Unfortunately, not everyone saw the situation as it was in reality at that time. As we can see from many different sources available today, the points of view of slaves and slave owners on slavery were the opposite to each other. That can be seen in various slaves’ and slave owners’ descriptions of slavery. Slaves described their dwellings, food, clothes, labor, and the terrible treatment of slaves by their masters. On the other hand, slave owners described the relationships between slaves and their masters in a very positive way.
Pennington explained how it angered him when people used the excuse of “kind masters” or “well fed and well-clothed slaves” as a form of justification for slavery. This relates to paternalism, the notion that masters took responsibility for their “dependents” (women, children, and, slaves). Owners claimed that they considered slaves “part of the family” and provided them with religious instruction, food, housing, medical care, care in old age, etc.. However, this notion of “paternalism” can be misleading, as even the “mildest form of slavery” still included separation of families, starvation, physical punishment or whipping if their slaves defied them, nakedness, etc. According to Pennington, even “good” owners were not masters of the slave system; the slave system was a master of them (p.374).
Slavery: A Lifelong Escape To say that slavery only affects slaves is inaccurate; it dehumanizes the slaveholders too. Some of the slaveholders in the book were sympathetic, innocent human beings. They were not automatically corrupt just because they owned a slave. Rather, slavery changed their actions and characters from mercy into viciousness. In Douglass’ own book, Narrative of the Life of Frederick Douglass, an American Slave, he emphasizes how many dignified human beings turn into barbaric slaveholders.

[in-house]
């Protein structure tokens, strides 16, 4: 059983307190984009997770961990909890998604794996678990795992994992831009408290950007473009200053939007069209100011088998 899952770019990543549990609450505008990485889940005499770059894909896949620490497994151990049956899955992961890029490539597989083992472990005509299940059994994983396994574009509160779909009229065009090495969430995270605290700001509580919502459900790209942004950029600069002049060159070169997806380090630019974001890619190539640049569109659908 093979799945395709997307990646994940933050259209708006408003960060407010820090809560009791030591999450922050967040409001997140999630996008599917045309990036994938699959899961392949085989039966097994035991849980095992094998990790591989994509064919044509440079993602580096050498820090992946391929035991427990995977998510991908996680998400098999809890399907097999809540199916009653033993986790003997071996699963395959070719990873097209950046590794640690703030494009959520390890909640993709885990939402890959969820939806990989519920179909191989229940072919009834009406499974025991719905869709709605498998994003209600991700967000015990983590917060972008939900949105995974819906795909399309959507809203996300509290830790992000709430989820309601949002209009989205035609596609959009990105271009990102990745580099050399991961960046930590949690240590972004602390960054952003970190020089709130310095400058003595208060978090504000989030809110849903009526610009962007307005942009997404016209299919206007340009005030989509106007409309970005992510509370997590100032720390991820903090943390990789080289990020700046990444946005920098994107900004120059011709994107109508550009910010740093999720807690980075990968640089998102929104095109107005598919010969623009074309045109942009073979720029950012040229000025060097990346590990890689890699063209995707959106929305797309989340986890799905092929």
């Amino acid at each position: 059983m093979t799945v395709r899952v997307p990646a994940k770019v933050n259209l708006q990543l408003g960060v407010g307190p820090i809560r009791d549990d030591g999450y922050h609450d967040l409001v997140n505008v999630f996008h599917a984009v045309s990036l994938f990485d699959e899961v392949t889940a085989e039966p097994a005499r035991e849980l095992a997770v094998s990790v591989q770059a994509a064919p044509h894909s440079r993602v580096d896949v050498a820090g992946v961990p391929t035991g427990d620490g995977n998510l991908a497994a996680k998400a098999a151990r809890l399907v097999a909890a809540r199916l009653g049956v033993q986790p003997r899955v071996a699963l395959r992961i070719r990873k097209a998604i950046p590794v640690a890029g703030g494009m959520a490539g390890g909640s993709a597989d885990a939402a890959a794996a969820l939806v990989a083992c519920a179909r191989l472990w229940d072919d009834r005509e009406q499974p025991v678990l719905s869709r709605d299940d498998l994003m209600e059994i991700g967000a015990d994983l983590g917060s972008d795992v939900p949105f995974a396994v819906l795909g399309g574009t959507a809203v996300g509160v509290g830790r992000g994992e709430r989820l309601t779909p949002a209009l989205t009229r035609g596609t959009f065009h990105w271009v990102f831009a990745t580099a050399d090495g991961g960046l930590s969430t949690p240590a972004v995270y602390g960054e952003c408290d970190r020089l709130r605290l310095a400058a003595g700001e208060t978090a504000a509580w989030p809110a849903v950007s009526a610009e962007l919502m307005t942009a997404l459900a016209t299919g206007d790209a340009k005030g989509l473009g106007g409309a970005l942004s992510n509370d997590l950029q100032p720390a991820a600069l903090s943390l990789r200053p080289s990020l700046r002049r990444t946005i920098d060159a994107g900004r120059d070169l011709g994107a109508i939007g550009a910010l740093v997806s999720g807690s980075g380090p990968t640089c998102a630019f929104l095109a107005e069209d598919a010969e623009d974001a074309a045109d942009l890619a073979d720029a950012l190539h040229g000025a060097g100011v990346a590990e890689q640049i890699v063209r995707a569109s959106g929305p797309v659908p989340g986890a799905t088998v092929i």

Narrative of the Life of Frederick Douglass written by Frederick Douglass and edited by Henry Louis Gates, Jr. described how slaves in the U.S were treated before the American Civil War. The cruelties that these slaves faced every day were beyond what all of us would expected. They were abused with force and starvation by their masters and overseers, additionally they were also being suppressed by their owners, intellectually and economically. Many of us think of slavery as an act of confinement and denying a person of his/her freedom. However, American slavery is way worst than that.